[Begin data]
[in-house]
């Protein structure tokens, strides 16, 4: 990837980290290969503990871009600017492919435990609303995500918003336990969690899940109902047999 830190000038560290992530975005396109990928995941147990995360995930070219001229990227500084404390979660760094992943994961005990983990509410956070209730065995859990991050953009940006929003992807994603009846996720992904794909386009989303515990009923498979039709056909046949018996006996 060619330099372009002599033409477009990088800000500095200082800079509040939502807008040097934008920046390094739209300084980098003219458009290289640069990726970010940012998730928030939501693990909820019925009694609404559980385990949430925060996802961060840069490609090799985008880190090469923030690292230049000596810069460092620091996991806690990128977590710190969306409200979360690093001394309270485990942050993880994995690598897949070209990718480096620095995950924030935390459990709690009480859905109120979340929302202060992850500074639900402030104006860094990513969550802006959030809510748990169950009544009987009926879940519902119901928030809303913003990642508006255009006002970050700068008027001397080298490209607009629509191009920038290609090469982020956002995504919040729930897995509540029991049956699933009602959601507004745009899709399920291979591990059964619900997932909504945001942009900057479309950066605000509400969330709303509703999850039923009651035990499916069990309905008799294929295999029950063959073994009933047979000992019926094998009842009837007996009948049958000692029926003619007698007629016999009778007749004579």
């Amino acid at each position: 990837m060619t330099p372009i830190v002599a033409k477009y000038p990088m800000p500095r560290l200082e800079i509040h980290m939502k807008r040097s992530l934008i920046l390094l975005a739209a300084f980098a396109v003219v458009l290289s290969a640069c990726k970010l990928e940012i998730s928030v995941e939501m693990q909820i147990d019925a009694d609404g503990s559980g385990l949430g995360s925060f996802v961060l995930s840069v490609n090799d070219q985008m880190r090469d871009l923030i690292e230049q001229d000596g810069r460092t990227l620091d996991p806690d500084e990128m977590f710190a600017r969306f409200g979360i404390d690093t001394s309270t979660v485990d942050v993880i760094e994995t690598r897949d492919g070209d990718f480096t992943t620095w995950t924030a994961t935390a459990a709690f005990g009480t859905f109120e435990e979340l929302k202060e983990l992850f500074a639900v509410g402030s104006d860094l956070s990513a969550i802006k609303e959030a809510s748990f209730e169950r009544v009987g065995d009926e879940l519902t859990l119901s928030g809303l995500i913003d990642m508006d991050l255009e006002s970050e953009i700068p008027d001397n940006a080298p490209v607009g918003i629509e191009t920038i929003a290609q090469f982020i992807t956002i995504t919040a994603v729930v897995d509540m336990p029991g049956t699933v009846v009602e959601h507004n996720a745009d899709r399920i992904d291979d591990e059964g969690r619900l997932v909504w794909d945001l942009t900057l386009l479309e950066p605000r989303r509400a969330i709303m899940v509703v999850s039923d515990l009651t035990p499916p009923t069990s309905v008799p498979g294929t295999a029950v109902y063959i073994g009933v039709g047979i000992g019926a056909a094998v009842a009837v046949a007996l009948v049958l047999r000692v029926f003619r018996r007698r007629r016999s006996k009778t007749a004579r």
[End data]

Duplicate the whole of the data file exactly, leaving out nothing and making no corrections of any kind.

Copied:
[in-house]
């Protein structure tokens, strides 16, 4: 990837980290290969503990871009600017492919435990609303995500918003336990969690899940109902047999 830190000038560290992530975005396109990928995941147990995360995930070219001229990227500084404390979660760094992943994961005990983990509410956070209730065995859990991050953009940006929003992807994603009846996720992904794909386009989303515990009923498979039709056909046949018996006996 060619330099372009002599033409477009990088800000500095200082800079509040939502807008040097934008920046390094739209300084980098003219458009290289640069990726970010940012998730928030939501693990909820019925009694609404559980385990949430925060996802961060840069490609090799985008880190090469923030690292230049000596810069460092620091996991806690990128977590710190969306409200979360690093001394309270485990942050993880994995690598897949070209990718480096620095995950924030935390459990709690009480859905109120979340929302202060992850500074639900402030104006860094990513969550802006959030809510748990169950009544009987009926879940519902119901928030809303913003990642508006255009006002970050700068008027001397080298490209607009629509191009920038290609090469982020956002995504919040729930897995509540029991049956699933009602959601507004745009899709399920291979591990059964619900997932909504945001942009900057479309950066605000509400969330709303509703999850039923009651035990499916069990309905008799294929295999029950063959073994009933047979000992019926094998009842009837007996009948049958000692029926003619007698007629016999009778007749004579």
């Amino acid at each position: 990837m060619t330099p372009i830190v002599a033409k477009y000038p990088m800000p500095r560290l200082e800079i509040h980290m939502k807008r040097s992530l934008i920046l390094l975005a739209a300084f980098a396109v003219v458009l290289s290969a640069c990726k970010l990928e940012i998730s928030v995941e939501m693990q909820i147990d019925a009694d609404g503990s559980g385990l949430g995360s925060f996802v961060l995930s840069v490609n090799d070219q985008m880190r090469d871009l923030i690292e230049q001229d000596g810069r460092t990227l620091d996991p806690d500084e990128m977590f710190a600017r969306f409200g979360i404390d690093t001394s309270t979660v485990d942050v993880i760094e994995t690598r897949d492919g070209d990718f480096t992943t620095w995950t924030a994961t935390a459990a709690f005990g009480t859905f109120e435990e979340l929302k202060e983990l992850f500074a639900v509410g402030s104006d860094l956070s990513a969550i802006k609303e959030a809510s748990f209730e169950r009544v009987g065995d009926e879940l519902t859990l119901s928030g809303l995500i913003d990642m508006d991050l255009e006002s970050e953009i700068p008027d001397n940006a080298p490209v607009g918003i629509e191009t920038i929003a290609q090469f982020i992807t956002i995504t919040a994603v729930v897995d509540m336990p029991g049956t699933v009846v009602e959601h507004n996720a745009d899709r399920i992904d291979d591990e059964g969690r619900l997932v909504w794909d945001l942009t900057l386009l479309e950066p605000r989303r509400a969330i709303m899940v509703v999850s039923d515990l009651t035990p499916p009923t069990s309905v008799p498979g294929t295999a029950v109902y063959i073994g009933v039709g047979i000992g019926a056909a094998v009842a009837v046949a007996l009948v049958l047999r000692v029926f003619r018996r007698r007629r016999s006996k009778t007749a004579r």